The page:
reciprocal version of the Model Agreement with jurisdictions with which the United States
has in effect such an agreement.
Moreover, among those jurisdictions, the reciprocal version will be used only with foreign governments that the Treasury Department and the IRS have determined have robust protections and practices in place to ensure that exchanged information will remain confidential and will be used solely for tax purposes. The information that the
United States would agree to
exchange under the reciprocal version of the Model Agreement differs in scope
from the information that foreign governments would agree to provide to the
In fact, noted the Treasury official, the information specified to be exchanged by the IRS under the reciprocal version of the Model Agreement is limited to the information that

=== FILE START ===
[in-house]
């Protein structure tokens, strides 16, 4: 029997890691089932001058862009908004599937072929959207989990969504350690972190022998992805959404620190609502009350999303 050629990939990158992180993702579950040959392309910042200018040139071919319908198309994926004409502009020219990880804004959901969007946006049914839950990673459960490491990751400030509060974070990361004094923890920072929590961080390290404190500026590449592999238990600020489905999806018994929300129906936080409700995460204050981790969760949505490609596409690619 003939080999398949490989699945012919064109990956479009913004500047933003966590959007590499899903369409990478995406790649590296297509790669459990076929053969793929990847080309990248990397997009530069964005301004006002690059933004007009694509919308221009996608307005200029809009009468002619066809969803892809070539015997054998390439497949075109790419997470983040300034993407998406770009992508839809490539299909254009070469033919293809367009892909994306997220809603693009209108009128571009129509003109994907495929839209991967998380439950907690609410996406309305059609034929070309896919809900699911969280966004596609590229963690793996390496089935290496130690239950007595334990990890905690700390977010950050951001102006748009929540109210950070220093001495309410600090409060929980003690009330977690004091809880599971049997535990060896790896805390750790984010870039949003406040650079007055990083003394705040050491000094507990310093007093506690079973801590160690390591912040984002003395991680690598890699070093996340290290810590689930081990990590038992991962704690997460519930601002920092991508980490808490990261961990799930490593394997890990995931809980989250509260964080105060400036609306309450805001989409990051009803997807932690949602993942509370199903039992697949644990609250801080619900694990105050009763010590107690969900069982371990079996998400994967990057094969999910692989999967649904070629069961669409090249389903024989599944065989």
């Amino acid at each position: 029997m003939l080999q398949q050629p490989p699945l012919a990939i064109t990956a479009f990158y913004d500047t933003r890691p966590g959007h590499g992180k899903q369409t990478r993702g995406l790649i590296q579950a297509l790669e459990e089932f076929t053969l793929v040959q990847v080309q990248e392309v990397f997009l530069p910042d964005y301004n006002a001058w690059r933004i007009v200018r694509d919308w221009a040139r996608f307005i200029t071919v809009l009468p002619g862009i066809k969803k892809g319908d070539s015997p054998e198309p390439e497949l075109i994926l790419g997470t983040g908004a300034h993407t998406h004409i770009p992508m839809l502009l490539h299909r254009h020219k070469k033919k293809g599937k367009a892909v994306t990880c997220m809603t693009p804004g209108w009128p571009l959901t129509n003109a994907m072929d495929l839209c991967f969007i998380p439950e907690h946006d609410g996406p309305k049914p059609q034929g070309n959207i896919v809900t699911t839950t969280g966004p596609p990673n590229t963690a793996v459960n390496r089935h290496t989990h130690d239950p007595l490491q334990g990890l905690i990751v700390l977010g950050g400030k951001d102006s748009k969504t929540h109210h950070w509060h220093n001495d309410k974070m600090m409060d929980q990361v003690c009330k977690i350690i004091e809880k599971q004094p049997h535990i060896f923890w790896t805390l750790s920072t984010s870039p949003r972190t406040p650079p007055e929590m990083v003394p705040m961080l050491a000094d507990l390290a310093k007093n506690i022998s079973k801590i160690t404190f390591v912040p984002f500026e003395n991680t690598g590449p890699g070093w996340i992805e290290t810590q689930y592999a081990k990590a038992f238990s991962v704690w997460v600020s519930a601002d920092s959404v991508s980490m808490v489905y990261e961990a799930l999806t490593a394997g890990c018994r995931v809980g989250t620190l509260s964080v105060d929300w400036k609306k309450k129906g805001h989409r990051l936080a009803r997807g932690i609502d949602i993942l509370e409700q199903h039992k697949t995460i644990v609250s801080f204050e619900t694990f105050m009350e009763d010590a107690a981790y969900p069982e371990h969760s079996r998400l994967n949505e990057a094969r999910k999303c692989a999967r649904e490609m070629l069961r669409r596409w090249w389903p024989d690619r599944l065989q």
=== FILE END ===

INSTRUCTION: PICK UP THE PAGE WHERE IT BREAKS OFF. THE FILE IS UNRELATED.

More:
U.S. financial institutions
will be required under existing regulations to report to the IRS about
nonresident accounts for 2013. While the reciprocal version of the Model Agreement
includes a policy commitment to pursue equivalent levels of reciprocal
automatic exchange in the future, no additional obligations will be imposed on U.S. financial institutions unless and until
additional laws or regulations are adopted in the United States.
Treasury and the IRS pledged to continue to work closely with businesses and foreign governments to implement FATCA in a manner that reasonably balances the administrative burdens with the compliance goals. Entering into bilateral intergovernmental agreements based on the Model Agreement will be an important part of achieving that end.
By allowing foreign financial institutions to participate in FATCA by reporting information to their own government (followed by the automatic exchange of the reported information from the foreign government to the IRS), Treasury believes that bilateral intergovernmental agreements will substantially reduce the potential burdens imposed by FATCA on financial institutions, avoid foreign legal impediments to reporting, and build on existing exchange practices and common international norms for transparency.